Chapter summary imageCulture is the language, beliefs, values, norms, behaviors, and material objects that are important to a society.

What is Culture?

the language, beliefs, values, norms, behaviors, and material objects that are important enough to pass on to future generations of a society.

What Differentiates One Culture from Another?

language, gestures, values, perception and categorization of experiences, actions, norms, interaction of social structures, and struggle for scarce resources.

How Does Culture Influence Sociological Theory and Study?

culture: affects how we perceive things; guides our thoughts and actions; must be studied while keeping these differences in mind.



  • culture (shared values and norms) holds society together through shared values and norms
  • interaction of social structures
  • society must have a balanced relationship between the community, the market, and the government
  • communitarians (free markets and private ownership of businesses)

Conflict Theory

  • society struggles for resources
  • societies win resources by using McDonaldization process (efficiency, calculability, predictability, and technology)

  • only the wealthy benefit: wages drop, inequality increases, short-term profits rise

Symbolic Interactionism

  • traditional vs. secular values
  • three hypotheses: trend, comparison, and distribution
  • individualist and traditional values result in higher rates if murder, poverty, and out-of-wedlock births
  • U.S. citizens becoming more traditional, not secular
  • it is important to consider the function of any issue
  • society is fairly stable, which means that things occur in society for a specific function

Key Terms


is the language, beliefs, values, norms, behaviors, and material objects that are passed on to future generations of society.

Material Culture

consists of items within a culture that you can taste, touch, and feel.

Nonmaterial Culture

consists of the nonphysical products of society, including our symbols, values, rules, and sanctions.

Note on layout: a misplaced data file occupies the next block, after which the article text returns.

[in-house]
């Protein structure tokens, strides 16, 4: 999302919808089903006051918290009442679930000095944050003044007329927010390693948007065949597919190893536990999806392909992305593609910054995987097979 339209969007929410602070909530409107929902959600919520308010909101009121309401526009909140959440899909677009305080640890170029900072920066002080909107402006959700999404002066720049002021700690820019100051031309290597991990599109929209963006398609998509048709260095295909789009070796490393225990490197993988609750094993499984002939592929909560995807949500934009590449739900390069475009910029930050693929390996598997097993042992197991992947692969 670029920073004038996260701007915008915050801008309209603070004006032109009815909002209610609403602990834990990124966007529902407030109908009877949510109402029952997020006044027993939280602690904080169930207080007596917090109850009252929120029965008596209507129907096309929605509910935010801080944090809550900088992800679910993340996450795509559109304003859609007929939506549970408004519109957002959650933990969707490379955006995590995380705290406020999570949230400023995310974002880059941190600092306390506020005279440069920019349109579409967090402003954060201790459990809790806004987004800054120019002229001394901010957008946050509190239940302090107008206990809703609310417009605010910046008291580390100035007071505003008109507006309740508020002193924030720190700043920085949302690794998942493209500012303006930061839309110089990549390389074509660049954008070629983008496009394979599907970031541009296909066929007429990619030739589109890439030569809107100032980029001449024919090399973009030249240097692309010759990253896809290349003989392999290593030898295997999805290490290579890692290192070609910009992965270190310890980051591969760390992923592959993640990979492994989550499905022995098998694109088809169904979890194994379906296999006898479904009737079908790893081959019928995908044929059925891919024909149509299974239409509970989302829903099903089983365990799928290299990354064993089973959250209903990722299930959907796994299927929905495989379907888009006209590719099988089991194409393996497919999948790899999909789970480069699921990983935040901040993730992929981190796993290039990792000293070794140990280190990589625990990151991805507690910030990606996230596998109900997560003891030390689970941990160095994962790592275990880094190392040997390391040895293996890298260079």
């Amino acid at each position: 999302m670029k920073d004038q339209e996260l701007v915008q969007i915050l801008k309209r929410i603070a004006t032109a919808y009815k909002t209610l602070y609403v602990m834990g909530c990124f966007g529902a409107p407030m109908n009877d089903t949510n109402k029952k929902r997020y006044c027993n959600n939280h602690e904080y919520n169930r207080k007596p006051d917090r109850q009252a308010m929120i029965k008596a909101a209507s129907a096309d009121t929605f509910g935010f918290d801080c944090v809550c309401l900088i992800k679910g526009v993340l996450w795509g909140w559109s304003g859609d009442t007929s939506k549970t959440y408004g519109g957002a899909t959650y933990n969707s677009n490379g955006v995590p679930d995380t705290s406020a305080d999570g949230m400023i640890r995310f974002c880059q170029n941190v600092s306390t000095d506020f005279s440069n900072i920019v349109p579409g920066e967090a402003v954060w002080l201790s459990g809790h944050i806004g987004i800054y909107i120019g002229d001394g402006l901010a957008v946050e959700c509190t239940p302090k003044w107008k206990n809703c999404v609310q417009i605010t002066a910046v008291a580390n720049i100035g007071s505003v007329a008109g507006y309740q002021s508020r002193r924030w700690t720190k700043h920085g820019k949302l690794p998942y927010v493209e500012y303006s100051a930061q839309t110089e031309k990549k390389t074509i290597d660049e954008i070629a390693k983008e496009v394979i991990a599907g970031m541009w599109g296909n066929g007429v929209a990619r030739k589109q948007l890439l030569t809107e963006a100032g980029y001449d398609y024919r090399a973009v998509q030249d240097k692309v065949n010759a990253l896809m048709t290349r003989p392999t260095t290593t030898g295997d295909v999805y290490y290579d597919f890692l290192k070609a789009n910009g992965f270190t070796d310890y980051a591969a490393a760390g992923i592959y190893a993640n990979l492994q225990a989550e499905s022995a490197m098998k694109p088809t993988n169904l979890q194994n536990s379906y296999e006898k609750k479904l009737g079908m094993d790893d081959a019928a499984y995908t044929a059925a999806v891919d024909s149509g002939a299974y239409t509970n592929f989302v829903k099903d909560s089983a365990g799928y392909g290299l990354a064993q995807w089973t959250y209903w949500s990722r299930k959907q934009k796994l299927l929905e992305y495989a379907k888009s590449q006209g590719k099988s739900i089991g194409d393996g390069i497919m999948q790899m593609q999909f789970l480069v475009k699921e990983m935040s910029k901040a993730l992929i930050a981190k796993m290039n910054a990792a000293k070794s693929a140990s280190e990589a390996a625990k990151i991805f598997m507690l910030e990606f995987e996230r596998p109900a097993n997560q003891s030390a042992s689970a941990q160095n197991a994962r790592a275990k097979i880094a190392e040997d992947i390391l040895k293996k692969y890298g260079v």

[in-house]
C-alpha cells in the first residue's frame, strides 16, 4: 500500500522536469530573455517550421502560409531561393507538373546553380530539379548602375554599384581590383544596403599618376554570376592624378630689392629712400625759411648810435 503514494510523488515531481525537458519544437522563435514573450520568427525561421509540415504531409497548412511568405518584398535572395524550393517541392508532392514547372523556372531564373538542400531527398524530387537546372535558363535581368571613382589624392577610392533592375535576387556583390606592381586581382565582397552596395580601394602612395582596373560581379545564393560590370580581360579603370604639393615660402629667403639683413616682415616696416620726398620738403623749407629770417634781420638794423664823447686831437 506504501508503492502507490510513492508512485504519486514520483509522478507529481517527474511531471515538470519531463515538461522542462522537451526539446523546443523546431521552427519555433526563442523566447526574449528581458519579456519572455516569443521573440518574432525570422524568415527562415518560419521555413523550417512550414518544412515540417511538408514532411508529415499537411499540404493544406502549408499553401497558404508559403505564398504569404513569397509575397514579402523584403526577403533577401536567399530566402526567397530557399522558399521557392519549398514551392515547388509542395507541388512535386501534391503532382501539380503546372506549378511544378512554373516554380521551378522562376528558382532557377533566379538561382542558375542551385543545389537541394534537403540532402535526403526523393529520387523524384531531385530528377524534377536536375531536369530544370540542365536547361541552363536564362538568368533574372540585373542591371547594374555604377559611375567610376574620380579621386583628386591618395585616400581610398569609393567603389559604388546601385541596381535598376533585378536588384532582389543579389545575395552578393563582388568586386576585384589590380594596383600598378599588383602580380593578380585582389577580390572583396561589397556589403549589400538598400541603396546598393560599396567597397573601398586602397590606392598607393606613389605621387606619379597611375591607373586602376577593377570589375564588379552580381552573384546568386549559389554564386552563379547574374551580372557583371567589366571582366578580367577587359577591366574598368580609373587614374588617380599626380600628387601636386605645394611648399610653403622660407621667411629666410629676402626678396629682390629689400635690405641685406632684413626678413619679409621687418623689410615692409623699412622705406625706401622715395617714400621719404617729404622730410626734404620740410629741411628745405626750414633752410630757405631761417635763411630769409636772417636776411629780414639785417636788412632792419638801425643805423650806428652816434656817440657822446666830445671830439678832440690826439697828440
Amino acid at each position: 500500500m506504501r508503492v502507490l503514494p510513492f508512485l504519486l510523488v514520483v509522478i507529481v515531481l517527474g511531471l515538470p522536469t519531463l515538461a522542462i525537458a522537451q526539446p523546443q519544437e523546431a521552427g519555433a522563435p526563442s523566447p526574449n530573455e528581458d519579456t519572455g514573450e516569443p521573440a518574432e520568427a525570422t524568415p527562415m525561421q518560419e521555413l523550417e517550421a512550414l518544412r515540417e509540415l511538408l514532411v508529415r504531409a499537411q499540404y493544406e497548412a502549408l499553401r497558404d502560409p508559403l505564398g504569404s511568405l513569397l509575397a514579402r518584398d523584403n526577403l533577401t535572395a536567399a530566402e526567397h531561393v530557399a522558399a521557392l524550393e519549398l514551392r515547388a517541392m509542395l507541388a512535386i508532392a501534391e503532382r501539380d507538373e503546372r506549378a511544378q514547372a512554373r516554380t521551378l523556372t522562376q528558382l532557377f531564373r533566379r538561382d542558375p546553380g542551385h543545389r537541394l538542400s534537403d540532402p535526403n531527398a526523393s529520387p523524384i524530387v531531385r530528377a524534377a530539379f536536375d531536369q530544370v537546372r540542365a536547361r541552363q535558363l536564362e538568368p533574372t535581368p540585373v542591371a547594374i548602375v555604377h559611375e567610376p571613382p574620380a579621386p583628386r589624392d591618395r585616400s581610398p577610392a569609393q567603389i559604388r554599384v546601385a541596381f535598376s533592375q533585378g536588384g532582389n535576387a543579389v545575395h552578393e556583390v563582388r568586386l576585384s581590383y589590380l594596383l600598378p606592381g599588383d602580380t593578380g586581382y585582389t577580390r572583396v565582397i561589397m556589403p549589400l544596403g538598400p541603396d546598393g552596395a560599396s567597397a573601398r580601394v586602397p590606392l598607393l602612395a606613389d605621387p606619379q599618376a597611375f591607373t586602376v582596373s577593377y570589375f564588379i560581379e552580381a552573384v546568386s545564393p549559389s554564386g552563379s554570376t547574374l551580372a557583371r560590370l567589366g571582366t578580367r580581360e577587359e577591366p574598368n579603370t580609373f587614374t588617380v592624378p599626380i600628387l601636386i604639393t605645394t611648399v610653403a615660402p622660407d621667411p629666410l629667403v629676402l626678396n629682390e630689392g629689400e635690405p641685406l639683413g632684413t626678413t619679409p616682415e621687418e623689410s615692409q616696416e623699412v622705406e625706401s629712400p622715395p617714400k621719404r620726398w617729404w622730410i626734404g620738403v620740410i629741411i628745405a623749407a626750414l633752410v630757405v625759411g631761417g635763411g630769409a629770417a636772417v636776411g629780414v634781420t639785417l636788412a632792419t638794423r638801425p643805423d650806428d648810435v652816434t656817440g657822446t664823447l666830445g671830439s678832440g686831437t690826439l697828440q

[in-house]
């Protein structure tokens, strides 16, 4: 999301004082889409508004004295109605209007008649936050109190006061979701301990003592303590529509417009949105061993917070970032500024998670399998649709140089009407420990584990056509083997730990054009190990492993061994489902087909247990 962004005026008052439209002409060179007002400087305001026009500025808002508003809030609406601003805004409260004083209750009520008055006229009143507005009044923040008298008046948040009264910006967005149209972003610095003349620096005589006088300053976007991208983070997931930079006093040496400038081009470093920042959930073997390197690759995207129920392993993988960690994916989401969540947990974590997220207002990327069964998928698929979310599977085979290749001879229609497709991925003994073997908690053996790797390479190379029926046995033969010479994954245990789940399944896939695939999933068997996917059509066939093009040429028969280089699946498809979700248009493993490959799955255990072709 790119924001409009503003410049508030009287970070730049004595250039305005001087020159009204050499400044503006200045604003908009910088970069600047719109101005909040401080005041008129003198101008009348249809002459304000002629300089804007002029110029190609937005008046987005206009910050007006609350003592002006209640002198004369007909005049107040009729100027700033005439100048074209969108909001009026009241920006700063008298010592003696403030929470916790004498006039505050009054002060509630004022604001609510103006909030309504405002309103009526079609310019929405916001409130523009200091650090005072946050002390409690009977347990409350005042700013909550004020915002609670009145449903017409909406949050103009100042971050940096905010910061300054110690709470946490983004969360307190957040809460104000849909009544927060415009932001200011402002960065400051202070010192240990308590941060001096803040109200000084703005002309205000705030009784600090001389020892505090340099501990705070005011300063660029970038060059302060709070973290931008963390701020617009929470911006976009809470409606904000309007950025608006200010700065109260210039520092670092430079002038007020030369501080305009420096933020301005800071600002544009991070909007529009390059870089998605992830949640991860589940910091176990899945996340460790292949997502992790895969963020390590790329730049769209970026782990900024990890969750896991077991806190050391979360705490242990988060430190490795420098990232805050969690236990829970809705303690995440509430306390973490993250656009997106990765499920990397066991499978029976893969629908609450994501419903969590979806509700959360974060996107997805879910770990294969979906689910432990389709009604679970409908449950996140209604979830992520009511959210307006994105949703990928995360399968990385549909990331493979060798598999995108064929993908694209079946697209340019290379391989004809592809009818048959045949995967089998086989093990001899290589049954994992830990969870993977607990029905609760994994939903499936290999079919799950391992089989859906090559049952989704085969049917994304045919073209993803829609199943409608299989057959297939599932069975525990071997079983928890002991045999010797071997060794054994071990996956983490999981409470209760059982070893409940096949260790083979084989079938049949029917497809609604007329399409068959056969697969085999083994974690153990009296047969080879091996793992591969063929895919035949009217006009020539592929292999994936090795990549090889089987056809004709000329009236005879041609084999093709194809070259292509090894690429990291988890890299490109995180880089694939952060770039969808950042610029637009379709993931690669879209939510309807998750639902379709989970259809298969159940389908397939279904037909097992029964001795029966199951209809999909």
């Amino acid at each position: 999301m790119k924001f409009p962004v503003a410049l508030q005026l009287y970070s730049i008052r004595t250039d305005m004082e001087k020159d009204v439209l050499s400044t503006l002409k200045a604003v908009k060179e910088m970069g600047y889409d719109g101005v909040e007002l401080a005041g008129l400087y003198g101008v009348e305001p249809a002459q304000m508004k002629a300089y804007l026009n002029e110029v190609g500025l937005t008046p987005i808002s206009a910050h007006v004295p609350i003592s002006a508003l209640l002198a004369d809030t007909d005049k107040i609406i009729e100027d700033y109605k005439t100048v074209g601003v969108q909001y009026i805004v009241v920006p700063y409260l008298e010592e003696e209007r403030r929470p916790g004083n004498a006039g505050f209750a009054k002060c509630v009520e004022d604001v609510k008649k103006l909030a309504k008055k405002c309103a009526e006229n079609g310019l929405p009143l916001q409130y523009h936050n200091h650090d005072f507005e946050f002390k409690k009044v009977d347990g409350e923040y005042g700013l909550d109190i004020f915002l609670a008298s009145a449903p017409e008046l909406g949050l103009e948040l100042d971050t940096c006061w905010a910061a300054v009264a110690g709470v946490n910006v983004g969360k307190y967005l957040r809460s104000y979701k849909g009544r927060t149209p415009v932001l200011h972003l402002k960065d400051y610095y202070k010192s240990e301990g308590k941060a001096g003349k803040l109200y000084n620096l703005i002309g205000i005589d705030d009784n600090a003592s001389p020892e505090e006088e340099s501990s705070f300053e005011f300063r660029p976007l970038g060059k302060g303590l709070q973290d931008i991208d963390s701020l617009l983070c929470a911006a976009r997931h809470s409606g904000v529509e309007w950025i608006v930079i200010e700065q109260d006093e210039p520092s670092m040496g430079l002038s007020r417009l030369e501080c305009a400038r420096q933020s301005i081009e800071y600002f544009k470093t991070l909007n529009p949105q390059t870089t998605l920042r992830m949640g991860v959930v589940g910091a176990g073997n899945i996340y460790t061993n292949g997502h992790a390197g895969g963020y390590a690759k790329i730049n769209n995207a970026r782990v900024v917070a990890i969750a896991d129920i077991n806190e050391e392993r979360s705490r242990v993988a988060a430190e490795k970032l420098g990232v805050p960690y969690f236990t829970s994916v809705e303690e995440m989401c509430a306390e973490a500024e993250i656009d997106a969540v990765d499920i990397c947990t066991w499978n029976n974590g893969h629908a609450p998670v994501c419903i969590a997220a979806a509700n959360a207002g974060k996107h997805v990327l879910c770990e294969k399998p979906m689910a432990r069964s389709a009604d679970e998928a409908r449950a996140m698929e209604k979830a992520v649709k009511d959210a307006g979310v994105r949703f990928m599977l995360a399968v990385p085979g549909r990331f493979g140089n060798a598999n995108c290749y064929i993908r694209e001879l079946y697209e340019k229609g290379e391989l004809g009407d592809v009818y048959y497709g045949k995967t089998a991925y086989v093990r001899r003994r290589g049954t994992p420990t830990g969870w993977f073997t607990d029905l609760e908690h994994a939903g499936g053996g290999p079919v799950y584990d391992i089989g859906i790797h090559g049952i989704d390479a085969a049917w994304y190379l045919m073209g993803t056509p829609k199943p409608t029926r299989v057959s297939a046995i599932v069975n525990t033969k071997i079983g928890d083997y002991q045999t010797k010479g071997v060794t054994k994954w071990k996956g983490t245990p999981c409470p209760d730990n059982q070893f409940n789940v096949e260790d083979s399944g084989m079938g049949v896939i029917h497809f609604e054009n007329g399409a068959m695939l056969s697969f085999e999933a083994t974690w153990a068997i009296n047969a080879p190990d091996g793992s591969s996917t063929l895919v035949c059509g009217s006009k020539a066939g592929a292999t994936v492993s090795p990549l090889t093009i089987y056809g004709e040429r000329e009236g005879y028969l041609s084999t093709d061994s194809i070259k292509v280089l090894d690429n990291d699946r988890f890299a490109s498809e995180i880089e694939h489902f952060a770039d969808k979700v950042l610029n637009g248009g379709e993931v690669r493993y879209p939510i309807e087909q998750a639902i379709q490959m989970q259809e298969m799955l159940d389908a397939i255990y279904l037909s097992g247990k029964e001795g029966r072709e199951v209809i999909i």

represent, suggest, or stand for some- thing else.


is a system of speech and/or written symbols used to convey meaning and communicate.

Cultural Transmission

is culture passing from one generation to the next through language.

Sapir-Whorf Hypothesis

is a hypothesis, first advanced by Edward Sapir in 1929 and subsequently developed by Benjamin Whorf, that the structure of a language determines a native speaker’s perception and categorization of experience.


are symbols we make using our bodies, such as facial expressions, hand movements, eye contact, and other types of body language.


are a part of a society’s nonmaterial culture that represent cultural standards by which we determine what is good, bad, right, or wrong.

Value Pairs

help us define values, usually in terms of opposites.

Value Clusters

are two or more values that support each other.

Value Conflict

occurs when two or more values are at odds.


are rules developed for appropriate behavior based on specific values that are conditional.


is a prize or punishment you receive when you either abide by a norm or violate it.


are informal types of norms.


are norms that represent a community’s most important values.


is an act that is socially unacceptable.


occurs when a person uses his or her own culture to judge another culture.


refers to fear and hostility toward people who are from other countries or cultures.


is perceiving other groups or societies as superior to your own.

Cultural Relativism

means making a deliberate effort to appreciate a group’s ways of life without prejudice.

Normative Relativism

is the evaluation of a society based on that society’s norms.

Cultural Lag

happens when social and cultural changes occur at a slower pace than technological changes.

Culture Shock

occurs when a person encounters a foreign culture and has an emotional response to the differences between the cultures.


is a subset of the dominant culture that has distinct values, beliefs, and norms.


are groups with value systems that are in opposition to the dominant group’s values.


is a concept supporting the inherent value of different cultures within society.


is the process by which minority groups adopt the patterns of the dominant culture.

Global Village

refers to the “shrinking” of the world through immediate electronic communications.


1. What aspects of Las Vegas culture may lead to the city’s culture death?

2. How does culture influence sociological theory and study?

3. How might individualism lead to conflict?

4. How can a business benefit from the McDonaldization process?

5. How did Wayne Baker determine whether a crisis of values really exists in the United States?

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